Mideast Leaders Meet at White House

President Bush met Wednesday with Israeli Prime Minister Ehud Olmert and Palestinian President Mahmoud Abbas at the White House. The meeting comes one day after the three leaders announced their goal of crafting a peace treaty by the end of 2008.

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From NPR News, this is ALL THINGS CONSIDERED. I'm Robert Siegel.

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And I'm Melissa Block.

The Middle East peace process has formally resumed. Israeli and Palestinian leaders met at the White House today, one day after pledging to resolve their conflict by the end of the Bush administration. President Bush has made a public personal investment in this new effort. And a former NATO commander has been assigned to help Israelis and Palestinians sort out some of their security issues.

We'll talk with two observers about the prospect for these talks in a few minutes. First, we have a report on the meeting from NPR's Michele Kelemen.

MICHELE KELEMEN: Today's talks were meant to be, as the spokeswoman suggested, a sort of after party, that is after the one-day conference in Annapolis, Maryland. Israeli prime minister, Ehud Olmert and Palestinian Authority president, Mahmoud Abbas, flanked President Bush today in the Rose Garden to hear a few parting words.

President GEORGE W. BUSH: No matter how important yesterday was it's not nearly is important as tomorrow and the days beyond. I appreciate the commitment of these leaders to working hard to achieve peace. I wouldn't be standing here if I didn't believe that peace was possible. And they wouldn't be here either if they didn't think peace was possible.

KELEMEN: Though the two came no closer to agreeing on any of the core issues separating them, they did agree to a statement in Annapolis setting out a goal of reaching a deal by the end of 2008.

White House spokeswoman Dana Perino said President Bush used his private meetings with the men today to offer some words of advice.

Ms. DANA PERINO (White House Press Secretary): And what the president encouraged them to do was to work with their negotiators that there would be days when it looks like things were really tough. But they - if you keep your eye on the big picture that you can help make sure that you have a successful negotiation.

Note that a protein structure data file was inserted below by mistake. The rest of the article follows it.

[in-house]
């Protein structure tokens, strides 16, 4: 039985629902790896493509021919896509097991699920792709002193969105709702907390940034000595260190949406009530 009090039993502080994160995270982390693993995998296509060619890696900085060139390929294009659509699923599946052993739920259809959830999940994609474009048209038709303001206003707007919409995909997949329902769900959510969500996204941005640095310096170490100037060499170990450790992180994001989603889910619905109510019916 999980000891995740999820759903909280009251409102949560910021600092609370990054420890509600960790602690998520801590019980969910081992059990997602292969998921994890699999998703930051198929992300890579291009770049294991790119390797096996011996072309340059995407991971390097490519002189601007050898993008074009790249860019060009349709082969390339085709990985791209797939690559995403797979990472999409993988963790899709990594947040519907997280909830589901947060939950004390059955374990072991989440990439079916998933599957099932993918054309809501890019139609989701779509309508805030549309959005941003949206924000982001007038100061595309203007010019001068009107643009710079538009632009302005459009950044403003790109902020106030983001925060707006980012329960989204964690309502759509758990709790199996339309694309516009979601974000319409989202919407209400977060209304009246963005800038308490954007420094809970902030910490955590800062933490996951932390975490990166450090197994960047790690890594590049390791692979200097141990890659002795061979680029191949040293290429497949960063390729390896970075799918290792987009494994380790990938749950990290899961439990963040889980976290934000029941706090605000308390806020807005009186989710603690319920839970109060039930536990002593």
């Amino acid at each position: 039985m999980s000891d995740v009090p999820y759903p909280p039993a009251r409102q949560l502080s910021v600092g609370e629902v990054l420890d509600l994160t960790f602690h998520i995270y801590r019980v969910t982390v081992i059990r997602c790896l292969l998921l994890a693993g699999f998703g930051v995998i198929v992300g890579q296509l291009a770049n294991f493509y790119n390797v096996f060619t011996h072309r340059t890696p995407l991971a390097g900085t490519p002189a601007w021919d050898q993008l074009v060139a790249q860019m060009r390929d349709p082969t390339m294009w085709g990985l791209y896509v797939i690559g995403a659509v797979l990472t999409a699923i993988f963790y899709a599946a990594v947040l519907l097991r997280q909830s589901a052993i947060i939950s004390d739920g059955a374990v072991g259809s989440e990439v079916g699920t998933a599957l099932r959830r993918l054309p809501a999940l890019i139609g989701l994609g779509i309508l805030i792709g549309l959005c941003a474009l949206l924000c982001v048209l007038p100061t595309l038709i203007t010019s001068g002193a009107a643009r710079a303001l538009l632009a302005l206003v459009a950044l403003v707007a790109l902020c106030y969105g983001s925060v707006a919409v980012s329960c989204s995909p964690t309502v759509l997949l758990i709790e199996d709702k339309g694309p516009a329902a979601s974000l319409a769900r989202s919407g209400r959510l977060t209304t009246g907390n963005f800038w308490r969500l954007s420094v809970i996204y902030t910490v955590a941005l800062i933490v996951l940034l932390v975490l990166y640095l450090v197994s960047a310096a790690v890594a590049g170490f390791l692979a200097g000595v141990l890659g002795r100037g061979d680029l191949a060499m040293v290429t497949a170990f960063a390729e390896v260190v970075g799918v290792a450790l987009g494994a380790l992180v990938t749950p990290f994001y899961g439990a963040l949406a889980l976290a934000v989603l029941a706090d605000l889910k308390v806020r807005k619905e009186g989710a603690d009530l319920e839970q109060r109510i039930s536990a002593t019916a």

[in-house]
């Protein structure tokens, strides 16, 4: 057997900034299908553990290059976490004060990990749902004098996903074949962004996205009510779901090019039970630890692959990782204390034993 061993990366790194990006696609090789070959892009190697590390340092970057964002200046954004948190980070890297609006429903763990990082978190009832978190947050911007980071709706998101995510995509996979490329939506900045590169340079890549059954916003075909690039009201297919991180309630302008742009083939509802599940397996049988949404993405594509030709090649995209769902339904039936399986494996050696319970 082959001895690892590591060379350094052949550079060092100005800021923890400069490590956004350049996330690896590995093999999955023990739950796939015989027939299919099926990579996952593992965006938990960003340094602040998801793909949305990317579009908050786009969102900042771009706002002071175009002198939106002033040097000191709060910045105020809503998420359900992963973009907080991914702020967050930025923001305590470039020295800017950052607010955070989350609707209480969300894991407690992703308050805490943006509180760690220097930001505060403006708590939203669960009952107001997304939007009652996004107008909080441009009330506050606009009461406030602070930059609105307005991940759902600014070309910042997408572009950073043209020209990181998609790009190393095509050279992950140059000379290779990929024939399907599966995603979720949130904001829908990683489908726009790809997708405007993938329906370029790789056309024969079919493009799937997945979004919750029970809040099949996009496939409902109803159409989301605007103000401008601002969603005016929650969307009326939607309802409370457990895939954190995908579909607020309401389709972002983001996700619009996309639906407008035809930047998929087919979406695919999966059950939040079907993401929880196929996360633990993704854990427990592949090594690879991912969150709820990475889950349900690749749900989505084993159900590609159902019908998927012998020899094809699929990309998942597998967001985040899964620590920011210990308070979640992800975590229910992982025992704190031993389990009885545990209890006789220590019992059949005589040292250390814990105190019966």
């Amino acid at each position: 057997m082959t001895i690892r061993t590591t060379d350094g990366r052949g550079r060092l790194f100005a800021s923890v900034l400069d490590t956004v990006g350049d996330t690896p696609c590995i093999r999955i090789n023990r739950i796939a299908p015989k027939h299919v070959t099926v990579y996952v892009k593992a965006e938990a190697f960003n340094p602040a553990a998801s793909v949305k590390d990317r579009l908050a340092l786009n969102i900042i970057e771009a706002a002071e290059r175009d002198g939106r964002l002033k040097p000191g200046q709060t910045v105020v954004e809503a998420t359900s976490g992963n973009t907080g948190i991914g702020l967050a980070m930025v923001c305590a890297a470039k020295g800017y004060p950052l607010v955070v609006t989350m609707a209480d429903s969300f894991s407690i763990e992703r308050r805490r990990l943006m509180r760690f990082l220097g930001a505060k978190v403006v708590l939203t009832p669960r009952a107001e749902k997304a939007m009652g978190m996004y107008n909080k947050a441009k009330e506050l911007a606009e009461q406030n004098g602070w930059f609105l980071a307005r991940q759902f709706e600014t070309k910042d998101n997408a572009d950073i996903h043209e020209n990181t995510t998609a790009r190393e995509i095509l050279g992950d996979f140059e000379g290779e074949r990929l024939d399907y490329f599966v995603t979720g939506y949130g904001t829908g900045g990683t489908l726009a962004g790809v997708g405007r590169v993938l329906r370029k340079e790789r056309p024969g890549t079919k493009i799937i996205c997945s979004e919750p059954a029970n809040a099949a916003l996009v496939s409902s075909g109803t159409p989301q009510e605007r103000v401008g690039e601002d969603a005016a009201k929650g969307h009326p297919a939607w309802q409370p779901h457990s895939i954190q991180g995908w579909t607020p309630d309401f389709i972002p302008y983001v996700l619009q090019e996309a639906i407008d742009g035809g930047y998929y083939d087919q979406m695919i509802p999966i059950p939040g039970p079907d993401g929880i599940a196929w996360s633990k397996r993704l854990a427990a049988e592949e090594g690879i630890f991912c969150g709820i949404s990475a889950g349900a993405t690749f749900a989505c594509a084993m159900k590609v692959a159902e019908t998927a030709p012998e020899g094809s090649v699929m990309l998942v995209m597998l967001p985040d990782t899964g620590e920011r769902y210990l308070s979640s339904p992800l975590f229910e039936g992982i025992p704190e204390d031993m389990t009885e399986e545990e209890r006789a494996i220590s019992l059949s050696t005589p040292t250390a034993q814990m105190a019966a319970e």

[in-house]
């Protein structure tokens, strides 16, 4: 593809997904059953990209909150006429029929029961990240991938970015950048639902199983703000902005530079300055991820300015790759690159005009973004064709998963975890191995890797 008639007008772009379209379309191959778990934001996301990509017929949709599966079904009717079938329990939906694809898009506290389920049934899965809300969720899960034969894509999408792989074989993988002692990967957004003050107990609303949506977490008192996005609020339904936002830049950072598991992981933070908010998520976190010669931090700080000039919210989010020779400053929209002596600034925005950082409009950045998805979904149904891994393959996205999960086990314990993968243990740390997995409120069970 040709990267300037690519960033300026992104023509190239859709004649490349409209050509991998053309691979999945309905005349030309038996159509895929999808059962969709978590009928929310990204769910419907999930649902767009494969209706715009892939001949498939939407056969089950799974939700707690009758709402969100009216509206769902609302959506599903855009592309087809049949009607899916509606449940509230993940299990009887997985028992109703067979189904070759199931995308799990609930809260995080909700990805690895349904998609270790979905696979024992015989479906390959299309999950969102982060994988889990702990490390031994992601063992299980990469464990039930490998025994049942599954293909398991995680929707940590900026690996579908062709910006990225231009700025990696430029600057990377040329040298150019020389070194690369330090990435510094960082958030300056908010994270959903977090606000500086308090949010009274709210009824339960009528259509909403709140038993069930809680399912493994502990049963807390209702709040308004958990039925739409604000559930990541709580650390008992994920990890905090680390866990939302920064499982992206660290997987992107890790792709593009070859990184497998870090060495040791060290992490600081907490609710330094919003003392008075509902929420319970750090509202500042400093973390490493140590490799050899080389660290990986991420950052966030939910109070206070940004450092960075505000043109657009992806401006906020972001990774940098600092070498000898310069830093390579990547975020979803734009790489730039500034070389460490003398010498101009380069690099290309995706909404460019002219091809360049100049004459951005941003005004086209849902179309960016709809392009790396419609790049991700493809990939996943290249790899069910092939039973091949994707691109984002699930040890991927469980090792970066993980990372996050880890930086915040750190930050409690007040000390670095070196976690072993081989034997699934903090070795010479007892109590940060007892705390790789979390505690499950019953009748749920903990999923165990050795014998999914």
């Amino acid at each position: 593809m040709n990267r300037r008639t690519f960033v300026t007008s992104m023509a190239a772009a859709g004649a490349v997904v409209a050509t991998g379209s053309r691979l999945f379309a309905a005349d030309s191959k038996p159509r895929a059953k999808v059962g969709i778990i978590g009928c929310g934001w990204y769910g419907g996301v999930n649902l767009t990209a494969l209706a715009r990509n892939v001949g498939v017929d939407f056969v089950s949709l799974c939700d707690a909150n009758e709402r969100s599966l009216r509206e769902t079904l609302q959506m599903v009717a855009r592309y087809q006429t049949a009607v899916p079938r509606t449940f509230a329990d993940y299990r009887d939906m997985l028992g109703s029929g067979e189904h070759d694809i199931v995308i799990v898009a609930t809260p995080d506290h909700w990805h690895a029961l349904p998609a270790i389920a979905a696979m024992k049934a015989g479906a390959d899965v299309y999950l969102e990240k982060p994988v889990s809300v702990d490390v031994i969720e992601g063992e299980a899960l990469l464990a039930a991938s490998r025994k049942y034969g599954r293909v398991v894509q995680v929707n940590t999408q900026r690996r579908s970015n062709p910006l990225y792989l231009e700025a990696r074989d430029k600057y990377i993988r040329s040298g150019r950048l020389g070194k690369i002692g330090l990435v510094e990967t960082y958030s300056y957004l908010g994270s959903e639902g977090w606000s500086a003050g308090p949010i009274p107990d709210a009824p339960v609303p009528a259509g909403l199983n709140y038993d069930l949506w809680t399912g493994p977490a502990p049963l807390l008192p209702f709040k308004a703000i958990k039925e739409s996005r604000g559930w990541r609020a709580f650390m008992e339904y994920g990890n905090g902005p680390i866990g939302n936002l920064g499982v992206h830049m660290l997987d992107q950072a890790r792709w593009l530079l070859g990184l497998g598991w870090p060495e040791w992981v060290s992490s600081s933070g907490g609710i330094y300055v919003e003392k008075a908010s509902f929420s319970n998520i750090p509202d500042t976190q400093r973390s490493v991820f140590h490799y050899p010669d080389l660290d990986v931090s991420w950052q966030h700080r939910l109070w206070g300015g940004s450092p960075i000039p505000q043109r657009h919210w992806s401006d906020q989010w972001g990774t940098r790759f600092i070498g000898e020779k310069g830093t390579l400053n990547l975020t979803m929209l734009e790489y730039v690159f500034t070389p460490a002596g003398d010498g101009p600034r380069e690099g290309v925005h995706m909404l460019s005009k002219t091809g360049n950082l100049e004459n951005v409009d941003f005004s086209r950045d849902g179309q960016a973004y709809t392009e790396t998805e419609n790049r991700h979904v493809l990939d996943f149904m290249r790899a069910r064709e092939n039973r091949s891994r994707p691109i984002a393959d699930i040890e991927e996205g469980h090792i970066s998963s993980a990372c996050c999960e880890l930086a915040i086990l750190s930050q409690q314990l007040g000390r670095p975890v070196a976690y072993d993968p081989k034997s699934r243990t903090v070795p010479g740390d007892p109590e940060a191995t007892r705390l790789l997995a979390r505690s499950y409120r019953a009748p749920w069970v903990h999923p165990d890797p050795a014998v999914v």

KELEMEN: This is the first time in seven years that President Bush has shown this much interest in the Israeli-Palestinian issue. Though it's clear Secretary of State Condoleezza Rice will be the one doing much of the diplomatic work. She came up with the idea to have a special envoy for Middle East security. Rice said today she's putting former NATO commander James Jones in that role.

Secretary CONDOLEEZZA RICE (U.S. Department of State): Any lasting peace must be built on solid foundations of security. Israelis must be confident that a Palestinian state will increase their security, not detract from it. Palestinians must be capable of standing on their own and policing their territory. And the countries in the region must be invested in the success of the state-building effort for their own security depends on it too.

KELEMEN: Rice intends to keep Lieutenant General Keith Dayton on the job helping build up Palestinian security forces. Officials say Jones' job would be broader, working not only with the Palestinians, but also with the Israelis and other countries in the region. Rice described Jones as a seasoned diplomat and a brilliant strategist who dealt with Israel when he headed the U.S. European command. Jones had only brief comments about his job ahead.

General JAMES JONES (Former NATO Commander): I'm looking forward to getting back to a part of the world that I spent some part of my like 17 years in uniform since 1990. Getting to know - it is critically important. It's great to see the - our country play such an important leadership role.

KELEMEN: Secretary Rice has said little about how she plans to follow up on the peace process and how the U.S. will monitor and judge whether the Israelis and Palestinians are keeping their promises to take confidence building steps. U.S. officials seemed to be still working out General Jones' precise job description as well, much as they ran up against the clock in planning in the Annapolis meeting. Some delegates there privately complained that they were kept in the dark about basic logistics right up until they arrived.

Michele Kelemen, NPR News, Washington.

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